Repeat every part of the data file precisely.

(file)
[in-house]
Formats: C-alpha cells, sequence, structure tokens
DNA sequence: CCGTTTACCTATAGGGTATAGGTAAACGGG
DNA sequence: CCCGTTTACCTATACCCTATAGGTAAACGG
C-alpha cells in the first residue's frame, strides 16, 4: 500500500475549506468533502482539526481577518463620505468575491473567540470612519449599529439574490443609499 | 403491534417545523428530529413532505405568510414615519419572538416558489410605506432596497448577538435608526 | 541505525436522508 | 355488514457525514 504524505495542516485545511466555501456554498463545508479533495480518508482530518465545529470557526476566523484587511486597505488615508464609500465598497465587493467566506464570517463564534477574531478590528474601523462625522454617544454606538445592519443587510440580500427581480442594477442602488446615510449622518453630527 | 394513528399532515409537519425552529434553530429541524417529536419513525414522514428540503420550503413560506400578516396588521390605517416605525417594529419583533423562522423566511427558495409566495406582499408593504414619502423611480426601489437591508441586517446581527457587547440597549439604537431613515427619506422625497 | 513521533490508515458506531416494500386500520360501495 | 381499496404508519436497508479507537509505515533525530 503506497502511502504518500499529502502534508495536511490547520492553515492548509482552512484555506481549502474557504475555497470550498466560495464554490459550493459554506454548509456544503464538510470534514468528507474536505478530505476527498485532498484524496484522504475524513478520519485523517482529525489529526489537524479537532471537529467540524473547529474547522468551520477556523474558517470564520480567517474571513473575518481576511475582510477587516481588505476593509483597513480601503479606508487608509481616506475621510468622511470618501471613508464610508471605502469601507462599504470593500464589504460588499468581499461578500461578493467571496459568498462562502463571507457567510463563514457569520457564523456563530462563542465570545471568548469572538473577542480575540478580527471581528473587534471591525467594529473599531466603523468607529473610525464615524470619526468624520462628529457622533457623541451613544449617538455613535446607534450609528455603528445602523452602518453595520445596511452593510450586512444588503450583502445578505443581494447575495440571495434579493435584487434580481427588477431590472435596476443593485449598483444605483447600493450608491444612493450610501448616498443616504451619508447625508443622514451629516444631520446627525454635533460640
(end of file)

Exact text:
[in-house]
Formats: C-alpha cells, sequence, structure tokens
DNA sequence: CCGTTTACCTATAGGGTATAGGTAAACGGG
DNA sequence: CCCGTTTACCTATACCCTATAGGTAAACGG
C-alpha cells in the first residue's frame, strides 16, 4: 500500500475549506468533502482539526481577518463620505468575491473567540470612519449599529439574490443609499 | 403491534417545523428530529413532505405568510414615519419572538416558489410605506432596497448577538435608526 | 541505525436522508 | 355488514457525514 504524505495542516485545511466555501456554498463545508479533495480518508482530518465545529470557526476566523484587511486597505488615508464609500465598497465587493467566506464570517463564534477574531478590528474601523462625522454617544454606538445592519443587510440580500427581480442594477442602488446615510449622518453630527 | 394513528399532515409537519425552529434553530429541524417529536419513525414522514428540503420550503413560506400578516396588521390605517416605525417594529419583533423562522423566511427558495409566495406582499408593504414619502423611480426601489437591508441586517446581527457587547440597549439604537431613515427619506422625497 | 513521533490508515458506531416494500386500520360501495 | 381499496404508519436497508479507537509505515533525530 503506497502511502504518500499529502502534508495536511490547520492553515492548509482552512484555506481549502474557504475555497470550498466560495464554490459550493459554506454548509456544503464538510470534514468528507474536505478530505476527498485532498484524496484522504475524513478520519485523517482529525489529526489537524479537532471537529467540524473547529474547522468551520477556523474558517470564520480567517474571513473575518481576511475582510477587516481588505476593509483597513480601503479606508487608509481616506475621510468622511470618501471613508464610508471605502469601507462599504470593500464589504460588499468581499461578500461578493467571496459568498462562502463571507457567510463563514457569520457564523456563530462563542465570545471568548469572538473577542480575540478580527471581528473587534471591525467594529473599531466603523468607529473610525464615524470619526468624520462628529457622533457623541451613544449617538455613535446607534450609528455603528445602523452602518453595520445596511452593510450586512444588503450583502445578505443581494447575495440571495434579493435584487434580481427588477431590472435596476443593485449598483444605483447600493450608491444612493450610501448616498443616504451619508447625508443622514451629516444631520446627525454635533460640